Things have changed since 1961, when Jasper Johns made his Painting Bitten by a Man, an encaustic painting out of which he actually took a chomp, thereby embedding it with a vague eroticism (that Johns, a quiet gay man, kept the painting in his personal collection for many years before giving it to MoMA only added to its mystique). Now, a few decades down the road, another "Painting Bitten by a Man" — this time an exhibition at Vox Populi titled after the Johns painting — brings together the efforts of two artists, Brian Kokoska and Jonathan VanDyke, who seem happy to let their queer sensibilities permeate every aspect of their art.
I did not see VanDyke's presentation of his three-hour performance, Cordoned Area, on opening night, but have since walked around the large piece of canvas on Vox Populi's floor on which two male dancers cavorted with each other and paint, covering their clothing and the canvas (and part of the wall behind) in smudges and smears of vivid turquoise, purple, orange, and pink. The residue makes for a lively abstraction, but you also realize how deeply and broadly the human body is impressed and implicated in this work. Yves Klein, who famously directed nude women to roll around in blue paint on canvas, is the obvious touchstone.
VanDyke's sculptures and photographs, installed in two other rooms, are surprisingly formal in contrast to the remnants of his performance, although several wall-mounted sculptures have been constructed to leak puddles of multicolored paint on the floor.
Interestingly (and surely intentionally) several sculptures bring the obfuscation of Johns' early work to mind, especially his Painting No. 1, whose jute-covered upper section suggests a half-pulled window shade. By contrast, VanDyke's photographs from his "Equivalent" series are often frankly funny. Into his photographs of spreads from art magazines and catalogues from the 1960s and 1970s — whose articles seem to imply that art is the province of heterosexual men — VanDyke inserts unrelated photographs of found photographs of silly-looking or -behaving men, thereby putting his own gay spin on the original. (The exhibition's title actually comes from VanDyke''s own Painting Bitten by a Man (Equivalent), a photograph in which a photograph of an open book on gay behaviors is displayed in front of a photograph of Johns' painting).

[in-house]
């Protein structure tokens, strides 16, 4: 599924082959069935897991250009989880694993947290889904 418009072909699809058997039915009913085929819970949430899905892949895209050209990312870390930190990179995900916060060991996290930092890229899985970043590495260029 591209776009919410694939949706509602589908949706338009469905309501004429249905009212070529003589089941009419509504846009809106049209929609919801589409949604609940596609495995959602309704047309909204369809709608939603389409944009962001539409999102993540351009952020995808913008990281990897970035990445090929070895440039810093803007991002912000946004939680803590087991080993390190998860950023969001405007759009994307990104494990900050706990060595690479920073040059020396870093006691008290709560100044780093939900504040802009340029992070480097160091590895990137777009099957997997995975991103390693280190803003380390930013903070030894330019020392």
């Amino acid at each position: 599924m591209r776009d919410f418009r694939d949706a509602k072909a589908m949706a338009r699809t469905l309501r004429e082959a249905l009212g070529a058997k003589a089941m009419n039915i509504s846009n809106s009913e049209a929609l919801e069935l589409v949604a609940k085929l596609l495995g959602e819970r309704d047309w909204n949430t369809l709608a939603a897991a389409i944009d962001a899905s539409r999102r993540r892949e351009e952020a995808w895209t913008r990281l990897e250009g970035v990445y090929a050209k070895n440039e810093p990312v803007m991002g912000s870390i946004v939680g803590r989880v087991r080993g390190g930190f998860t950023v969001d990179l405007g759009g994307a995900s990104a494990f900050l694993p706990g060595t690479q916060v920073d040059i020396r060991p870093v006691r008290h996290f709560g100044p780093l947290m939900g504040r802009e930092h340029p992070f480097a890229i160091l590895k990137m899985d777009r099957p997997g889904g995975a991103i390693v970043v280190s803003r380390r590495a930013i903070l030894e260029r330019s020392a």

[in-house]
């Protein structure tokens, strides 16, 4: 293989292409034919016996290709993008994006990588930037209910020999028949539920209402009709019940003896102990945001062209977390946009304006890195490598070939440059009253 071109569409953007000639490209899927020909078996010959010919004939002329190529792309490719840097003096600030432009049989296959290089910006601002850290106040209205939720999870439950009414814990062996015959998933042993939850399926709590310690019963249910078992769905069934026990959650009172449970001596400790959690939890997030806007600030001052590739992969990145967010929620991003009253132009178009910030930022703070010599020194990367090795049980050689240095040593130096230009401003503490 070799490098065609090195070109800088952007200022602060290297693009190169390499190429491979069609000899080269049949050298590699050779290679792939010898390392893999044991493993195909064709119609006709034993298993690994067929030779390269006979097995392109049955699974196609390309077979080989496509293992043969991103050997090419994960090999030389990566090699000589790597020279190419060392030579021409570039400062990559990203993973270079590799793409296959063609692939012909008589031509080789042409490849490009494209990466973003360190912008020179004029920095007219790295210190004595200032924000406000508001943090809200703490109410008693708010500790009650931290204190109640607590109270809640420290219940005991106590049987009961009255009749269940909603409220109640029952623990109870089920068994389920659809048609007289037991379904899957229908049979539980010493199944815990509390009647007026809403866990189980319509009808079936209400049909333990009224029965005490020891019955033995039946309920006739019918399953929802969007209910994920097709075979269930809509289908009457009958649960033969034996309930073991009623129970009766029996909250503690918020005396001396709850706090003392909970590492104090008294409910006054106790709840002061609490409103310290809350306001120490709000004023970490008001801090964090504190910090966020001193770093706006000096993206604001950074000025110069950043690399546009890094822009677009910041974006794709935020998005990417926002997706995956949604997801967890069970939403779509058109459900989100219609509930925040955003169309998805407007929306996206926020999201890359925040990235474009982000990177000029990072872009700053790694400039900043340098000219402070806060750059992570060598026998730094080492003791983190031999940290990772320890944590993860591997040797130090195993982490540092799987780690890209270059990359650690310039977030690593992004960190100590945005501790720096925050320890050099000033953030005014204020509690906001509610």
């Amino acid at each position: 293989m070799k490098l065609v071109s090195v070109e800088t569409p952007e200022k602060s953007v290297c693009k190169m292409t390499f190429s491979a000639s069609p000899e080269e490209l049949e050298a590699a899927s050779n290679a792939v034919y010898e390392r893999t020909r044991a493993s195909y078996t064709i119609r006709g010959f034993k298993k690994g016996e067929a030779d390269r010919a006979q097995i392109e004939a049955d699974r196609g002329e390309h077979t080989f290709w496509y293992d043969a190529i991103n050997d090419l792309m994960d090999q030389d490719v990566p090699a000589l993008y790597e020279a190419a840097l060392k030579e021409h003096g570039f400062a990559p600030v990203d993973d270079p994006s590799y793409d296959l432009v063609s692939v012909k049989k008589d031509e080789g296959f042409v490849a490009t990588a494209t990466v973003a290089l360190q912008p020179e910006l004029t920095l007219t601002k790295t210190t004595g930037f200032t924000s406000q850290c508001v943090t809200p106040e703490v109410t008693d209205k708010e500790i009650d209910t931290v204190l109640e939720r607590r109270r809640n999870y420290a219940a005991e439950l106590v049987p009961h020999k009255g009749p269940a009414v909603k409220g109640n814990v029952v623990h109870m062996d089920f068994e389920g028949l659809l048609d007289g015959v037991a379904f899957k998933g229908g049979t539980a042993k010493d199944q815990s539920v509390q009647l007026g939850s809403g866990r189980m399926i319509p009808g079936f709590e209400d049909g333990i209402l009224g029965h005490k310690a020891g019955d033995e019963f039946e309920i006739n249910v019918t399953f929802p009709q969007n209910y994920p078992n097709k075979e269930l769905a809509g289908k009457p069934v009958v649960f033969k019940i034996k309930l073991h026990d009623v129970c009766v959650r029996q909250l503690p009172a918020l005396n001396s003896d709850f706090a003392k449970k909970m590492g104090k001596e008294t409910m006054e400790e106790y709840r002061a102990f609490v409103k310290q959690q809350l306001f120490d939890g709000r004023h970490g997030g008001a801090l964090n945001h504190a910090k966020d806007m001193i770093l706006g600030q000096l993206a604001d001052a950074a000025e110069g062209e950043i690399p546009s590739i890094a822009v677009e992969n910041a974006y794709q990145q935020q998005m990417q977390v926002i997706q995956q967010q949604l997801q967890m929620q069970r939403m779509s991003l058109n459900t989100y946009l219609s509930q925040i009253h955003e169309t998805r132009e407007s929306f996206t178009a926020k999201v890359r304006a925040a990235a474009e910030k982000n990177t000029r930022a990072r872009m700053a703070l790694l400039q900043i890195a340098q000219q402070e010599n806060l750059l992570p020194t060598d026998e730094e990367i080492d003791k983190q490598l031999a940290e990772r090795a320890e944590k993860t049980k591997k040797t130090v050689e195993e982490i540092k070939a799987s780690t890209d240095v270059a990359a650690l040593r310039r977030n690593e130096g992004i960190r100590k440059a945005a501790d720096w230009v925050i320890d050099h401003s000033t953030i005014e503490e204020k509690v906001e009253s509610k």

Kokoska's colorful, expressionistic paintings conjure an underworld of sexual deviancy, and one of them is strikingly explicit (vet the back gallery before taking children in). Some of the subjects of his portraits look like innocents, others have horrible leering expressions, but what lends an extra creepy edge to this work is Kokoska's childlike manner of painting.
Meanwhile, his small painted clay sculptures of figures look like sex objects made by adolescents while the art teacher was out of the room. Much of Kokoska's work tries too hard to shock — and who's easily shocked anymore, anyway?
Mad, mad world
Want to feel as though you're inside a painting but left the faucet dripping?
Open the door to Rebekah Templeton Contemporary Art and walk right in.
Tim Ead's site-specific installation, "Species of Spaces" — the title comes from George Perecs' book of the same name, in which the author ruminates on the ways humans occupy urban and domestic spaces — takes over this small gallery with geometric floor and wall paintings, assemblages of everyday objects dripping water, electrically powered machines that produce sound, and assorted other objects and materials (the auditory components of this installation were developed by Austen Brown, a sound artist). Judy Pfaff and Jessica Stockholder are Ead's antecedents, but he's taken his work into mad-scientist territory.
Robert Gay and Lucy Begg, who make up Thoughtbarn, a multidisciplinary design studio in Austin, Texas, and who previously did good works for the Rural Studio, the Alabama program known for its design and construction of buildings for the needy, are the artists behind Manayunk's latest outdoor art installation.
"Escaped Infrastructure," which appears to rise magically from the canal at Connaroe Street, uses more than 50 feet of clear PVC tubes artfully twisted to suggest coursing water, concealed water pumps, and LED lights (all the better to attract nighttime visitors to the canal path) to sublime effect, dispensing canal water through its illuminated tubes when its motion sensors are activated by passersby.
Thoughtbarn's proposal for "Escaped Infrastructure" was the winning entry in a national competition sponsored by the Manayunk Development Corporation in partnership with Philadelphia's Mural Arts Program.
Sadly, it's here only for a short time.